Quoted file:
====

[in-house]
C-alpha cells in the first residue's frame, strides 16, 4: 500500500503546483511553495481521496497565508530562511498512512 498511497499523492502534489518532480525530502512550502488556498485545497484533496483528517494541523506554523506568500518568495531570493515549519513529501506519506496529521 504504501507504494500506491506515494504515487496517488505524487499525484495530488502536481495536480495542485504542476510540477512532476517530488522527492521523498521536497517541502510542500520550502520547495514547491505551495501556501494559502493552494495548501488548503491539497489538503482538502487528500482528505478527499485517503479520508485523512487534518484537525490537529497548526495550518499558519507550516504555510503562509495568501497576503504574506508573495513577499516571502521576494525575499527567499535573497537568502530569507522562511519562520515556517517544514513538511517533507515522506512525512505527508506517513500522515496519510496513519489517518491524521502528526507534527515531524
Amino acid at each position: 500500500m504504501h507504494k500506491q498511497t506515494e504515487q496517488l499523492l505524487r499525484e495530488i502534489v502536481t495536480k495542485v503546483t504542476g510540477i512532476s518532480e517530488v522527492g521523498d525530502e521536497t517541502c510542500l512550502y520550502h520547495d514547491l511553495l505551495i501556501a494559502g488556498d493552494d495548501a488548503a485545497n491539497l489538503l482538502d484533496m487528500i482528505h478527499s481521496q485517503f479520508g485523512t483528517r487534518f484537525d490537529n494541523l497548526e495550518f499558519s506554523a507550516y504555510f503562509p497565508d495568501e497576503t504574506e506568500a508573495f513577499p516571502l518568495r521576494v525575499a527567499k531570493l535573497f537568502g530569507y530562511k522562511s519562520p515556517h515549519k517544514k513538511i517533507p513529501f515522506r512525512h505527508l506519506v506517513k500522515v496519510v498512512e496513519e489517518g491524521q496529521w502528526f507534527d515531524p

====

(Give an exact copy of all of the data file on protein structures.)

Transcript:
[in-house]
C-alpha cells in the first residue's frame, strides 16, 4: 500500500503546483511553495481521496497565508530562511498512512 498511497499523492502534489518532480525530502512550502488556498485545497484533496483528517494541523506554523506568500518568495531570493515549519513529501506519506496529521 504504501507504494500506491506515494504515487496517488505524487499525484495530488502536481495536480495542485504542476510540477512532476517530488522527492521523498521536497517541502510542500520550502520547495514547491505551495501556501494559502493552494495548501488548503491539497489538503482538502487528500482528505478527499485517503479520508485523512487534518484537525490537529497548526495550518499558519507550516504555510503562509495568501497576503504574506508573495513577499516571502521576494525575499527567499535573497537568502530569507522562511519562520515556517517544514513538511517533507515522506512525512505527508506517513500522515496519510496513519489517518491524521502528526507534527515531524
Amino acid at each position: 500500500m504504501h507504494k500506491q498511497t506515494e504515487q496517488l499523492l505524487r499525484e495530488i502534489v502536481t495536480k495542485v503546483t504542476g510540477i512532476s518532480e517530488v522527492g521523498d525530502e521536497t517541502c510542500l512550502y520550502h520547495d514547491l511553495l505551495i501556501a494559502g488556498d493552494d495548501a488548503a485545497n491539497l489538503l482538502d484533496m487528500i482528505h478527499s481521496q485517503f479520508g485523512t483528517r487534518f484537525d490537529n494541523l497548526e495550518f499558519s506554523a507550516y504555510f503562509p497565508d495568501e497576503t504574506e506568500a508573495f513577499p516571502l518568495r521576494v525575499a527567499k531570493l535573497f537568502g530569507y530562511k522562511s519562520p515556517h515549519k517544514k513538511i517533507p513529501f515522506r512525512h505527508l506519506v506517513k500522515v496519510v498512512e496513519e489517518g491524521q496529521w502528526f507534527d515531524p